Devised from a spelling mistake, Blue Spaghetti is a book with a social conscience.
Talking about plastic use and how so much of it ends up in the ocean, Blue Spaghetti's message goes even deeper when you know how the book came about.
The story goes that Nicola Leigh was staying with the Howard family in Raumati as an au pair in 2014 when she was helping Luke, now aged 12, with his homework.
"Luke was really passionate about albatrosses for a while and being dyslexic he asked Nicola, who is also dyslexic, how to spell albatross while doing homework," said his mother Megan.
"She spelt it like a-l-b-e-r-t-r-o-s-s, like a name Albert Ross.
"When they realised their mistake they laughed about it and created this character called Albert Ross.
"They started researching albatrosses and Nicola felt obliged to talk to Luke about the Great Pacific Garbage Patch, the floating island of plastic, twice the size of Texas in the Pacific Ocean."
They also looked at the famous picture by filmmaker Chris Jordan of a deceased albatross with its stomach filled with plastic.
"I am very interested in how humans use and waste plastic and I try not to live without using plastic and it's not easy," Nicola said.
With almost every piece of plastic that was ever made still existing in some shape or form Nicola asked Luke how they could help fix the problem.
She then devised the story from their ideas, went back home to Liverpool and wrote the book.
She then got Luke's sisters Nina and Lucy to draw pictures for the book.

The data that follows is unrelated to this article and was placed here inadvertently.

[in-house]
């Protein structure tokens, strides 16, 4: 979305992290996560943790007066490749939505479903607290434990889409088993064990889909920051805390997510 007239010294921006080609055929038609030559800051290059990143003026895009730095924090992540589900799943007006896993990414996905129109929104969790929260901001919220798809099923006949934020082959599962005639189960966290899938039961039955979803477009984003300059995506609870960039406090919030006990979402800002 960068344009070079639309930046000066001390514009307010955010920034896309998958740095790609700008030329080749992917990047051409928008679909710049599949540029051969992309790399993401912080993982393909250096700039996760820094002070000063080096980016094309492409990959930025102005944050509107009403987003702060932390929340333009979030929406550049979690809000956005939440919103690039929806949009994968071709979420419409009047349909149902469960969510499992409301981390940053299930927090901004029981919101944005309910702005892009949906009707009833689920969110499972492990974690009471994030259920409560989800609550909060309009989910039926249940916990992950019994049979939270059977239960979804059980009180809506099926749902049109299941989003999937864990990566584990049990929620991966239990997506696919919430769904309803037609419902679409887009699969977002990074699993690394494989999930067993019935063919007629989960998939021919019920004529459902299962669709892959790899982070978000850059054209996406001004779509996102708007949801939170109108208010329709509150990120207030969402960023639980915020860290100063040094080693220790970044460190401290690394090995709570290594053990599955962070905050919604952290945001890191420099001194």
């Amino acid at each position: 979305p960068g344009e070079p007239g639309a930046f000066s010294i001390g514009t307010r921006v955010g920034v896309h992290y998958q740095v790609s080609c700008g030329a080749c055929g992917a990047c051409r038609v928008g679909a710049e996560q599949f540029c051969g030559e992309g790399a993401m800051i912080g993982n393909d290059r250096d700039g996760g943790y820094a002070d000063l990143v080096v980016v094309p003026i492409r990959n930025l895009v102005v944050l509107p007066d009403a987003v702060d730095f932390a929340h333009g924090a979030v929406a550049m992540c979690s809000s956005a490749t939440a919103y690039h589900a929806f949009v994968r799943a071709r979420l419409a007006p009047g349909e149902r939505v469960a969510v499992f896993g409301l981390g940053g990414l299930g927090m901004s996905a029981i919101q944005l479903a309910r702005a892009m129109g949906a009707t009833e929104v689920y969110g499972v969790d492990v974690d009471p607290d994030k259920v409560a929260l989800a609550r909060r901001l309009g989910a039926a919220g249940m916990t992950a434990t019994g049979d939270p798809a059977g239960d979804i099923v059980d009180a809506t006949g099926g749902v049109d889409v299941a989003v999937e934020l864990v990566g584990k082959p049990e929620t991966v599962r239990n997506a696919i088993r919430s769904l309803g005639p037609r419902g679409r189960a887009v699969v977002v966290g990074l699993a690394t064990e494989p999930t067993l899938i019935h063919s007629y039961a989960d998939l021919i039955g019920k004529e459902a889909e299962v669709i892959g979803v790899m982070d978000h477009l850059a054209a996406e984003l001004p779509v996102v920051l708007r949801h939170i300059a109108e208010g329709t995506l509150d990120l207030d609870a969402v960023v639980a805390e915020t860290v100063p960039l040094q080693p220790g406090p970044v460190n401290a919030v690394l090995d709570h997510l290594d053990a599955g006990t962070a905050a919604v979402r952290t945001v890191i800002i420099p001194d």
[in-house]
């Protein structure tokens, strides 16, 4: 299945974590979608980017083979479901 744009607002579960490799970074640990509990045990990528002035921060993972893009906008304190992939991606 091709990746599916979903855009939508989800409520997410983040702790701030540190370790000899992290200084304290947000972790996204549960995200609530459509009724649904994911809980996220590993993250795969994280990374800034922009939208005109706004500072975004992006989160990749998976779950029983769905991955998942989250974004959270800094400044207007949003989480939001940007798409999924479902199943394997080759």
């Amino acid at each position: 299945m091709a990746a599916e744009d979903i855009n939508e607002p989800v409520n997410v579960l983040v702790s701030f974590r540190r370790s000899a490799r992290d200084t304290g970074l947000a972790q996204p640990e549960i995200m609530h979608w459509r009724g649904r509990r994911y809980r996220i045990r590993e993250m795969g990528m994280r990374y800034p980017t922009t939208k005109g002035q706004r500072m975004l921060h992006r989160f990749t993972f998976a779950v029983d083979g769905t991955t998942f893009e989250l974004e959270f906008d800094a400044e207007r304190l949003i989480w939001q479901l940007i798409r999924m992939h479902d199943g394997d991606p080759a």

"Luke and Nicola were the creative talent and Nina and Lucy were the artistic talent," said Megan.
"It was always meant to be a family effort to inspire Luke's creativity because of his dyslexia.
"He was going through a patch where he thought he couldn't write stories or read and spell.
"Nicola worked really hard on this with him and she helped him gain confidence," she said.
"They had a great time with it, sparring off each other's creativity."
This also led the family to be conscious of using less plastic.
The book is aimed at young readers and adults who want to open up a conversation about plastic pollution and how it affects marine life.
"As well as the plastics message I think this book is made in recognition that creativity doesn't have to stop with dyslexia.
"Creativity can come from anywhere. It doesn't have to be from someone who can spell."
The book has just been released on Amazon.
Check out the Facebook page Albert Ross The Albatross — Blue Spaghetti for more information and links to purchase the book online.